8:30am

(Paintings Session) Aspects of Painting Technique in The Virgin and Child with Saint Anne attributed to Andrea Salai
The Virgin and Child with Saint Anne attributed to Andrea Salai, an associate of Leonardo da Vinci, came from the Hammer Museum at the University of California Los Angeles to the Paintings Conservation Department at the J. Paul Getty Museum for study and treatment in preparation for an exhibition at the Museé du Louvre. Dated to 1500-1524, it is a scale version of the same subject painted by his master now at the Louvre, and was almost certainly created in Leonardo’s studio. The Virgin and Child with Saint Anne has come down to us in remarkable condition from both a structural and aesthetic point of view. The panel has been virtually unaltered since it was constructed and the paint surface remains very much intact with only a few discrete losses. This paper will describe aspects of the painting technique for which analysis of cross-sections greatly enhanced our understanding of it. Some of the interesting findings include a methodical approach to the paint build-up with the occurrence of intermediate varnish layers, and evidence of a textile and the hand used to manipulate blue and red glazes.

Speaker(s)
SA

Sue Ann Chui

Associate Conservator, J. Paul Getty Museum
Sue Ann Chui is an Associate Conservator in the department of Paintings Conservation at the J. Paul Getty Museum in Los Angeles where she is specialized in the conservation of panel paintings. Before joining the Getty in 2005, Sue Ann was a post-graduate intern at the Hamilton Kerr Institute, Cambridge University; a Samuel H. Kress Fellow at the Conservation Center, New York University; and an Andrew W. Mellon Fellow at the Walters Art Museum... Read More →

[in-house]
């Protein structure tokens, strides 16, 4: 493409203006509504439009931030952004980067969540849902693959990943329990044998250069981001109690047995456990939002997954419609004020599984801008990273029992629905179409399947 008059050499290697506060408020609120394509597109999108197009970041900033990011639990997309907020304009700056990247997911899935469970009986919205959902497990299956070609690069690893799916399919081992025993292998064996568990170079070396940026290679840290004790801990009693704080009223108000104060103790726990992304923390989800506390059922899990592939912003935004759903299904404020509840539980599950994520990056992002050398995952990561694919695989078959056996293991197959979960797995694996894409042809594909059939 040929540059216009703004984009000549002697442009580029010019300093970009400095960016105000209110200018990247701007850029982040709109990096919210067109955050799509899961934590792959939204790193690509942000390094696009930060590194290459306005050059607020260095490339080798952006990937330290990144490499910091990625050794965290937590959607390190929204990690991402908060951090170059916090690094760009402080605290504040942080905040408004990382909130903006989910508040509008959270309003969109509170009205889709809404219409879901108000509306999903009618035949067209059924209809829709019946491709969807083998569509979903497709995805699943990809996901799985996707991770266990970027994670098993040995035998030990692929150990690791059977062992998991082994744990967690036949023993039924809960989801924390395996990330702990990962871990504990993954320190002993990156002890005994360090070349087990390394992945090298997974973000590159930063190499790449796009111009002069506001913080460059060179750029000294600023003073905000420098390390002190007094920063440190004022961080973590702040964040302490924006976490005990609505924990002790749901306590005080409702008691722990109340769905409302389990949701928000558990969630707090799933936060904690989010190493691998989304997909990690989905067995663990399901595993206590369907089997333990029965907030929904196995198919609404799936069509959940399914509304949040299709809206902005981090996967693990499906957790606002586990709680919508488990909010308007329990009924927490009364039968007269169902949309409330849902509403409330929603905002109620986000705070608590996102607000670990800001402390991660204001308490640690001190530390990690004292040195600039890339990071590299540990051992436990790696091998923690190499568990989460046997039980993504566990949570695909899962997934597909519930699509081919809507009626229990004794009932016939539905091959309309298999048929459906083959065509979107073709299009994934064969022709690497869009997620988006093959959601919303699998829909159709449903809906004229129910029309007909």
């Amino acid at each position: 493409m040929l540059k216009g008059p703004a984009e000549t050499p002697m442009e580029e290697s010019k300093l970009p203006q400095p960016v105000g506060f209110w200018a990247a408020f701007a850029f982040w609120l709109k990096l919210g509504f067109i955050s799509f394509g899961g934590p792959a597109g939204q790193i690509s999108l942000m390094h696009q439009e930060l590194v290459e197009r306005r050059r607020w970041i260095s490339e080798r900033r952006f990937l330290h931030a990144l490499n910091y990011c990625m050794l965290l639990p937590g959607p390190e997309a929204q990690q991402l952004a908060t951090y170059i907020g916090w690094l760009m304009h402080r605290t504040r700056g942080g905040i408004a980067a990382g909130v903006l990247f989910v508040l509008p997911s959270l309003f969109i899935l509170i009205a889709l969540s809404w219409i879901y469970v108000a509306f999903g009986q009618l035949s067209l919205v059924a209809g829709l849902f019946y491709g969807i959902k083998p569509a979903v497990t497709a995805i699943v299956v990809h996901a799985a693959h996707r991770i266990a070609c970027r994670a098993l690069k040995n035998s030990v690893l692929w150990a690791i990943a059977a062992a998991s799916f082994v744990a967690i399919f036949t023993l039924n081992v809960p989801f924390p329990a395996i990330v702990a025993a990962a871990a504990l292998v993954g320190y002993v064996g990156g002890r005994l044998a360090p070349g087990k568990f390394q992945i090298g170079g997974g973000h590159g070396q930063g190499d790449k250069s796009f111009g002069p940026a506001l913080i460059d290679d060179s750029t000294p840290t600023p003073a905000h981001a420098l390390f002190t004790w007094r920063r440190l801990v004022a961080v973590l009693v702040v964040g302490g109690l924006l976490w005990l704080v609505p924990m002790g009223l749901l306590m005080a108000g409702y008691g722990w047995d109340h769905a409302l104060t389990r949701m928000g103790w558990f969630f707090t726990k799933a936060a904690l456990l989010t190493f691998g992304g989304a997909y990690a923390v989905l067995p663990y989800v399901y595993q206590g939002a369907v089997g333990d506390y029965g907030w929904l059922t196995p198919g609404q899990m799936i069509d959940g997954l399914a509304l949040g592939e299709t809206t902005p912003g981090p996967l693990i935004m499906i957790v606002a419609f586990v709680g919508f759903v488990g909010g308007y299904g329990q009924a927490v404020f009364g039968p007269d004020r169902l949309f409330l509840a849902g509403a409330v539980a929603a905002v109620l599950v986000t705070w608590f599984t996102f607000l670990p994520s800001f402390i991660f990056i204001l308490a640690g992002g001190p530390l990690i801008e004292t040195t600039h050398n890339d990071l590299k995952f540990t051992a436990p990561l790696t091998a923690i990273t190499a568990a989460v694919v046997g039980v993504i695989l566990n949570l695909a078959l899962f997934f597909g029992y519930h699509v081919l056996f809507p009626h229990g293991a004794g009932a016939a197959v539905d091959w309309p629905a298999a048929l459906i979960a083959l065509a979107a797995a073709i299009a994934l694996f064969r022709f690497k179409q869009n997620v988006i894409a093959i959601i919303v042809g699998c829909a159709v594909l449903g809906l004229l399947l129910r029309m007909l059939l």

Co-Author(s)
avatar for Alan Phenix

Alan Phenix

Scientist, Getty Conservation Institute
Alan Phenix is a paintings conservator, conservation educator and conservation scientist. He is presently 'Scientist' at the Getty Conservation Institute, Los Angeles, working partly for the Collections Research Laboratory (CRL) and partly for the Modern & Contemporary Art Research group. His work concerns mainly the analysis of art materials and the study of artists' technique.


Friday May 30, 2014 8:30am - 9:00am
Grand Ballroom B

8:30am

(Photographic Materials Session) Preserving Ernest Hemingway’s Photograph Albums and Scrapbooks at the Finca Vigía